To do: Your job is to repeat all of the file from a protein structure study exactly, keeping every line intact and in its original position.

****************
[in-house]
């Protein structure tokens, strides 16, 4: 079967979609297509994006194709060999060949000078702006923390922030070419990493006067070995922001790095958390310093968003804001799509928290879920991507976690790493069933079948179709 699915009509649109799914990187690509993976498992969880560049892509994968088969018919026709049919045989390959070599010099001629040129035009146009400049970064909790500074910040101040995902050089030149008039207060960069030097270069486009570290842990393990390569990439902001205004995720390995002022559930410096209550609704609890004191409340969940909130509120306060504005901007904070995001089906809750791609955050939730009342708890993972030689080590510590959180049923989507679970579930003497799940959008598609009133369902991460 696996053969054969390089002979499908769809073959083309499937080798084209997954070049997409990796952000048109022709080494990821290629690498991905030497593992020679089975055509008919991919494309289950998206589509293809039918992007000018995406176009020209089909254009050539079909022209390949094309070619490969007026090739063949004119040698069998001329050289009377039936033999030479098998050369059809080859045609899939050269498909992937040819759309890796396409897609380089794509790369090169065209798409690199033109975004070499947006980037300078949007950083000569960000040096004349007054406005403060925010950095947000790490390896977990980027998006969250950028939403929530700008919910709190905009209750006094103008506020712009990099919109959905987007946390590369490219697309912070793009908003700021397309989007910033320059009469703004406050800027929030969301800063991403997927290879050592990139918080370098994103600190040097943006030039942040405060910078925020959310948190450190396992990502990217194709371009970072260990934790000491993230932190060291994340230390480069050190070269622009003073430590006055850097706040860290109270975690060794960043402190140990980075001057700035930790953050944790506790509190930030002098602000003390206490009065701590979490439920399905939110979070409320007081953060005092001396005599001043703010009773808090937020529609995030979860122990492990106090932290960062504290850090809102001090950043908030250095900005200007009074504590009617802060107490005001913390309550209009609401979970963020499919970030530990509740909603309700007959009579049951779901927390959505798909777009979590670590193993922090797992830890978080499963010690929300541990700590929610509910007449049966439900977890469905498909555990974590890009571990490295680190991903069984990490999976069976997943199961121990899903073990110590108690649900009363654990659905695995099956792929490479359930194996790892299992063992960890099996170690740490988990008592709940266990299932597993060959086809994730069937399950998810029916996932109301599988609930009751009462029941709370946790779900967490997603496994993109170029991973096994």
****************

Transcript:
[in-house]
């Protein structure tokens, strides 16, 4: 079967979609297509994006194709060999060949000078702006923390922030070419990493006067070995922001790095958390310093968003804001799509928290879920991507976690790493069933079948179709 699915009509649109799914990187690509993976498992969880560049892509994968088969018919026709049919045989390959070599010099001629040129035009146009400049970064909790500074910040101040995902050089030149008039207060960069030097270069486009570290842990393990390569990439902001205004995720390995002022559930410096209550609704609890004191409340969940909130509120306060504005901007904070995001089906809750791609955050939730009342708890993972030689080590510590959180049923989507679970579930003497799940959008598609009133369902991460 696996053969054969390089002979499908769809073959083309499937080798084209997954070049997409990796952000048109022709080494990821290629690498991905030497593992020679089975055509008919991919494309289950998206589509293809039918992007000018995406176009020209089909254009050539079909022209390949094309070619490969007026090739063949004119040698069998001329050289009377039936033999030479098998050369059809080859045609899939050269498909992937040819759309890796396409897609380089794509790369090169065209798409690199033109975004070499947006980037300078949007950083000569960000040096004349007054406005403060925010950095947000790490390896977990980027998006969250950028939403929530700008919910709190905009209750006094103008506020712009990099919109959905987007946390590369490219697309912070793009908003700021397309989007910033320059009469703004406050800027929030969301800063991403997927290879050592990139918080370098994103600190040097943006030039942040405060910078925020959310948190450190396992990502990217194709371009970072260990934790000491993230932190060291994340230390480069050190070269622009003073430590006055850097706040860290109270975690060794960043402190140990980075001057700035930790953050944790506790509190930030002098602000003390206490009065701590979490439920399905939110979070409320007081953060005092001396005599001043703010009773808090937020529609995030979860122990492990106090932290960062504290850090809102001090950043908030250095900005200007009074504590009617802060107490005001913390309550209009609401979970963020499919970030530990509740909603309700007959009579049951779901927390959505798909777009979590670590193993922090797992830890978080499963010690929300541990700590929610509910007449049966439900977890469905498909555990974590890009571990490295680190991903069984990490999976069976997943199961121990899903073990110590108690649900009363654990659905695995099956792929490479359930194996790892299992063992960890099996170690740490988990008592709940266990299932597993060959086809994730069937399950998810029916996932109301599988609930009751009462029941709370946790779900967490997603496994993109170029991973096994």